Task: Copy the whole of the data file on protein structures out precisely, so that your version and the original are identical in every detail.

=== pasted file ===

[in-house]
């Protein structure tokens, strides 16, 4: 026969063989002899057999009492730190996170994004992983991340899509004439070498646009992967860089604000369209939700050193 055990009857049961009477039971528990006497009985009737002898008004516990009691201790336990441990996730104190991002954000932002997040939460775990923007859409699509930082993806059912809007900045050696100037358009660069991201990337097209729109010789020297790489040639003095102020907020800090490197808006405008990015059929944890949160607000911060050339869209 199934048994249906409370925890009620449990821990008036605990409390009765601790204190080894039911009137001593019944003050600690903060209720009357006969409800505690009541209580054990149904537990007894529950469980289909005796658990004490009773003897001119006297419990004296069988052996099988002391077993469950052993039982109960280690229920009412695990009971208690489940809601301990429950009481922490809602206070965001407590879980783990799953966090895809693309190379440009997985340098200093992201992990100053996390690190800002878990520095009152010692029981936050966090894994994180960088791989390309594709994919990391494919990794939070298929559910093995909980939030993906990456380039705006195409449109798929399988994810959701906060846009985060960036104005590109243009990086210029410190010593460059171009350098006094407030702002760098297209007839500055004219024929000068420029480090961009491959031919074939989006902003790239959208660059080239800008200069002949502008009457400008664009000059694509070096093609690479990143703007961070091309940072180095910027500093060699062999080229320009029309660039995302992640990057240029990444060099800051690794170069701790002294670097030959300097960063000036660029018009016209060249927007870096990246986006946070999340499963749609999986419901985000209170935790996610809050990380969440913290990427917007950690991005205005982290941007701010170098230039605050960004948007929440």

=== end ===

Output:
[in-house]
């Protein structure tokens, strides 16, 4: 026969063989002899057999009492730190996170994004992983991340899509004439070498646009992967860089604000369209939700050193 055990009857049961009477039971528990006497009985009737002898008004516990009691201790336990441990996730104190991002954000932002997040939460775990923007859409699509930082993806059912809007900045050696100037358009660069991201990337097209729109010789020297790489040639003095102020907020800090490197808006405008990015059929944890949160607000911060050339869209 199934048994249906409370925890009620449990821990008036605990409390009765601790204190080894039911009137001593019944003050600690903060209720009357006969409800505690009541209580054990149904537990007894529950469980289909005796658990004490009773003897001119006297419990004296069988052996099988002391077993469950052993039982109960280690229920009412695990009971208690489940809601301990429950009481922490809602206070965001407590879980783990799953966090895809693309190379440009997985340098200093992201992990100053996390690190800002878990520095009152010692029981936050966090894994994180960088791989390309594709994919990391494919990794939070298929559910093995909980939030993906990456380039705006195409449109798929399988994810959701906060846009985060960036104005590109243009990086210029410190010593460059171009350098006094407030702002760098297209007839500055004219024929000068420029480090961009491959031919074939989006902003790239959208660059080239800008200069002949502008009457400008664009000059694509070096093609690479990143703007961070091309940072180095910027500093060699062999080229320009029309660039995302992640990057240029990444060099800051690794170069701790002294670097030959300097960063000036660029018009016209060249927007870096990246986006946070999340499963749609999986419901985000209170935790996610809050990380969440913290990427917007950690991005205005982290941007701010170098230039605050960004948007929440």